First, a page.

Did the Tcl interface come from Mincom?
Yes it was already there in the Mincom product. It is the standard interface for Geolog and also can be used with Skua/Gocad although they also have C/C++ interfaces.
Is this a return of the script?
In some ways yes. You should check out the DevOps movement where scripting is increasingly used to automate tasks.
The Critical Component* (TCC) – standards in the information exchange environment by Todd Carter et.al. is a publication from the American Library Association. It is therefore firmly on the side of a classification-metadata-indexing approach to information retrieval as opposed to today’s free-for-all Google-type search.
Rigor in classification comes at a cost. As Mark Bide states in a chapter on basic standards concepts, ‘metadata is not hard to understand but can be hard to implement. Such discipline can feel antithetical to real life concerns .. huge bases of existing legacy data may be unsuitable for conversion. However, machines deal badly with ambiguity. For business to work, well designed metadata and identifier standards are essential.’
This of course begs the question which standard to use? Our quick scan through TCC suggests that this is quite a challenge. Even in the relatively constrained space of the library, standards, and standards organizations are legion. TCC does a good job of enumerating them and outlining the background of ISSN, the standard for books and periodicals, DOI, the digital object identifier, and Dublin Core. TCC is a fairly dry book but even here matters get somewhat heated. A standards war seems to have taken place between the DOI community and Dublin Core, which gets a bit of a kicking for its ‘vagueness and ambiguity.’ The ISSN Road directory of open access scholarly resources gets a plug as a test bed for outputting ISSN as linked data in XML. The EPUB 3 publishing standard gets a chapter to itself.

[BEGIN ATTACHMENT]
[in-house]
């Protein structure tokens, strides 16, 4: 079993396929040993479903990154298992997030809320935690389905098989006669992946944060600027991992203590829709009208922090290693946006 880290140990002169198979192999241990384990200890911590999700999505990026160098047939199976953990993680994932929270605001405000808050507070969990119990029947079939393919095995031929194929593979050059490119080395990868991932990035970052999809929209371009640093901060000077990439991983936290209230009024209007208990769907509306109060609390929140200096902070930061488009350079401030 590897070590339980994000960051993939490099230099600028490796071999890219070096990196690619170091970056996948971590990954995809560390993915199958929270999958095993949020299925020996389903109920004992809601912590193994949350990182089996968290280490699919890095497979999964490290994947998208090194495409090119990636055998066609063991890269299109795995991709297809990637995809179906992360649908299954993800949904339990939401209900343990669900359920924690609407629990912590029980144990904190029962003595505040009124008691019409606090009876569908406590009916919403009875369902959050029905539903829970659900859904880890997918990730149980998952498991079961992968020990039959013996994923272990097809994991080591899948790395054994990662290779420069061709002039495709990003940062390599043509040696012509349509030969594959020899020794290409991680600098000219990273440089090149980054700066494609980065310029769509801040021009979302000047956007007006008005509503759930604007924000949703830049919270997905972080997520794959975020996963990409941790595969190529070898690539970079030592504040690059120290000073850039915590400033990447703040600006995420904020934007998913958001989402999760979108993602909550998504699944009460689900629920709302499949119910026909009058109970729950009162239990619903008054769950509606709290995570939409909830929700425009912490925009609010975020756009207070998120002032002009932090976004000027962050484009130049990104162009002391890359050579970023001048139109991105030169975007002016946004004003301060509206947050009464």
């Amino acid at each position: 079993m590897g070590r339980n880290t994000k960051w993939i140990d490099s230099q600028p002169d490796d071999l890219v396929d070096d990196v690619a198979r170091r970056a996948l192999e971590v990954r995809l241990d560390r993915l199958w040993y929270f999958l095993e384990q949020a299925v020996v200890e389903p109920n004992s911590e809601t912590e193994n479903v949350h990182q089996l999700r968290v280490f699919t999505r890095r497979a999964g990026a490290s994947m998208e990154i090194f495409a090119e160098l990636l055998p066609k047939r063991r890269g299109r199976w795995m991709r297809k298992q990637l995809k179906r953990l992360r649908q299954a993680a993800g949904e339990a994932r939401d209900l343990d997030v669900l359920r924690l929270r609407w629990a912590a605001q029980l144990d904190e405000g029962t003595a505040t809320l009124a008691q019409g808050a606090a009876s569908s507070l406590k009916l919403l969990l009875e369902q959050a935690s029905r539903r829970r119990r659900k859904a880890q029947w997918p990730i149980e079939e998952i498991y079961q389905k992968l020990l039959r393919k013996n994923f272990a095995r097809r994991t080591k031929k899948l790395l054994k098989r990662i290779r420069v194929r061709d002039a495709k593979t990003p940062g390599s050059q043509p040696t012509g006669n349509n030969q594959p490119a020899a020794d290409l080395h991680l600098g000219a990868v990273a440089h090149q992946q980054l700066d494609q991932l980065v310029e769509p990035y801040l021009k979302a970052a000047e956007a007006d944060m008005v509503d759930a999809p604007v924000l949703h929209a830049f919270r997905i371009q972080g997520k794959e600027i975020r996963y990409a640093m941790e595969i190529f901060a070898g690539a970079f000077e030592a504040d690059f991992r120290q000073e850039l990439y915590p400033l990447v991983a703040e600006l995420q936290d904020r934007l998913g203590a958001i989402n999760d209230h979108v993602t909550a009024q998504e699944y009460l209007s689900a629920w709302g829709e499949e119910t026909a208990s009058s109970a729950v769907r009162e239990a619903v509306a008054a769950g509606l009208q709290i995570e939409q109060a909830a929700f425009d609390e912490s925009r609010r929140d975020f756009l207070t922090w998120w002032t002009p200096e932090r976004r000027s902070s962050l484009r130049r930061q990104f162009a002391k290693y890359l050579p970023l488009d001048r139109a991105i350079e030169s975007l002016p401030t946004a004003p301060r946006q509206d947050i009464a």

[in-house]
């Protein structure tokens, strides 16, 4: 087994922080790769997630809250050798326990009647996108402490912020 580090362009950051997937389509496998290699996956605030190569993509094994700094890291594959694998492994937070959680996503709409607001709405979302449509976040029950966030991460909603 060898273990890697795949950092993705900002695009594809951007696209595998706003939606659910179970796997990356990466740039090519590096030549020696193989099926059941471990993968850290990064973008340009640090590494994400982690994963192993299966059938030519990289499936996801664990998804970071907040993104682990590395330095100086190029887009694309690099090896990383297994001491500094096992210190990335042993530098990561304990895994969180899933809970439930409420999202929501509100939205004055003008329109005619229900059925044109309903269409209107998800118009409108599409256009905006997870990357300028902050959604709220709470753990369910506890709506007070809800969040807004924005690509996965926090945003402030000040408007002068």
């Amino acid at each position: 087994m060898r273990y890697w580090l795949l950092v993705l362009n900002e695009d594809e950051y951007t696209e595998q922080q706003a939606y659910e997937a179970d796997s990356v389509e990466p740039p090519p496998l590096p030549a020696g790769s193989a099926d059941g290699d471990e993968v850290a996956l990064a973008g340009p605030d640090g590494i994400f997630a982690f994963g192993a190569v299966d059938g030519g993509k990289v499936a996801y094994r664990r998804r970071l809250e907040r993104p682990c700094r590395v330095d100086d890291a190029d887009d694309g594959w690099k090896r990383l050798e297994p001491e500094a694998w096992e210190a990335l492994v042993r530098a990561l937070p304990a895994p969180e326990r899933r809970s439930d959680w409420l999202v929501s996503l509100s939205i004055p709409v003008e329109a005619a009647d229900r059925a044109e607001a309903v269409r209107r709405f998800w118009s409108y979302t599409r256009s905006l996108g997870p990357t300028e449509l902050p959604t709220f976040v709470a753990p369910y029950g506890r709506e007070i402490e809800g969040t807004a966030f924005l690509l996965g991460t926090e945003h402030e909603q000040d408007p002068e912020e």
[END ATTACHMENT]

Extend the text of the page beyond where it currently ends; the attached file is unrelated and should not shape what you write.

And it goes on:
Oil and gas has its own standards for much of its business processes but could perhaps benefit from some of the core concepts that the librarians advocate. How unique descriptions are attributed to digital objects, to the identity (of authors and companies) and how access and entitlements are managed are all very pertinent to the exchange of seismic and well data.
On the downside, when we came across what seemed to be a novelty, the mention of ‘indixes’ on page 7 we and turned to the back to look it up but TCC has no index! A curious omission. ‘Indixes’ by the way is a typo. Finally, TCC strongly recommends participation in standards which are invariably volunteer efforts. More on Dublin Core on page 10 of this issue.
* ISBN 978-0-8389-8744-5.
The Petroleum geology of north west Europe conference held in London earlier this year heard some interesting ideas from Jon Gluyas (University of Durham, UK) on alternative activities suitable for the geologist stuck in the downturn. Gluyas takes inspiration from the ‘upcycling’ movement whereby discarded objects or material are reused to create a product of higher value than the original. What does the oil industry throw away? Pore fluids, produced water and solutes and heat. Global estimates of produced water range from 10-40 billion tonnes. Some is reinjected but most is disposed of at the surface. A lot of the water is hot. The North Sea Ninian field has a 30MW generating potential. Globally, there is up to 4 ½ terawatts of power up for grabs.
Produced water is often seen an environmental problem but maybe we are missing something. Brines from Arkansas’ Smackover formation contain lithium, an increasingly important metal in today’s industry. Gluyas estimates that at much as 22,000 tonnes of Lithium are going to waste here. Lithium rich brines are present in the Paris basin and in Gluyas’ own County Durham. CO2 is another underutilized resource. Used to enhance recovery, CO2 has already added a billion barrels Texas’ production and has huge potential in the North Sea where ‘the seven most significant projects could deliver over a billion barrels of extra oil. Moreover, CO2-based oil and gas enhanced recovery ‘could reduce carbon emissions by about 10%.’